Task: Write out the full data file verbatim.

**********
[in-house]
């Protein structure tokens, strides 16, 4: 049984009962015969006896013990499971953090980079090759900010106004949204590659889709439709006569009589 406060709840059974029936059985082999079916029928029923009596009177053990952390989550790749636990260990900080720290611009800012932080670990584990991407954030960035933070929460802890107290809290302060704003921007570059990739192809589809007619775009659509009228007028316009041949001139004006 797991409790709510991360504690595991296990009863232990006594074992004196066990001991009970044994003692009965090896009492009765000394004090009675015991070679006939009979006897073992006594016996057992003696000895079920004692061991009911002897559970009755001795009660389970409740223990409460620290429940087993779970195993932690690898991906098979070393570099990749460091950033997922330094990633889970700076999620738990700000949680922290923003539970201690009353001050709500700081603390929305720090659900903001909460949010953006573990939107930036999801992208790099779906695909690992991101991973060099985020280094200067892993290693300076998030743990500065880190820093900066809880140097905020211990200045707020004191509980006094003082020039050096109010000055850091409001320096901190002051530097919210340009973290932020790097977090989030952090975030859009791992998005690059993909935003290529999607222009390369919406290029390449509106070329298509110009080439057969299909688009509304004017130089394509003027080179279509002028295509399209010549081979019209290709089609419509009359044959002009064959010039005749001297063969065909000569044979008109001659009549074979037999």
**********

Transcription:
[in-house]
């Protein structure tokens, strides 16, 4: 049984009962015969006896013990499971953090980079090759900010106004949204590659889709439709006569009589 406060709840059974029936059985082999079916029928029923009596009177053990952390989550790749636990260990900080720290611009800012932080670990584990991407954030960035933070929460802890107290809290302060704003921007570059990739192809589809007619775009659509009228007028316009041949001139004006 797991409790709510991360504690595991296990009863232990006594074992004196066990001991009970044994003692009965090896009492009765000394004090009675015991070679006939009979006897073992006594016996057992003696000895079920004692061991009911002897559970009755001795009660389970409740223990409460620290429940087993779970195993932690690898991906098979070393570099990749460091950033997922330094990633889970700076999620738990700000949680922290923003539970201690009353001050709500700081603390929305720090659900903001909460949010953006573990939107930036999801992208790099779906695909690992991101991973060099985020280094200067892993290693300076998030743990500065880190820093900066809880140097905020211990200045707020004191509980006094003082020039050096109010000055850091409001320096901190002051530097919210340009973290932020790097977090989030952090975030859009791992998005690059993909935003290529999607222009390369919406290029390449509106070329298509110009080439057969299909688009509304004017130089394509003027080179279509002028295509399209010549081979019209290709089609419509009359044959002009064959010039005749001297063969065909000569044979008109001659009549074979037999």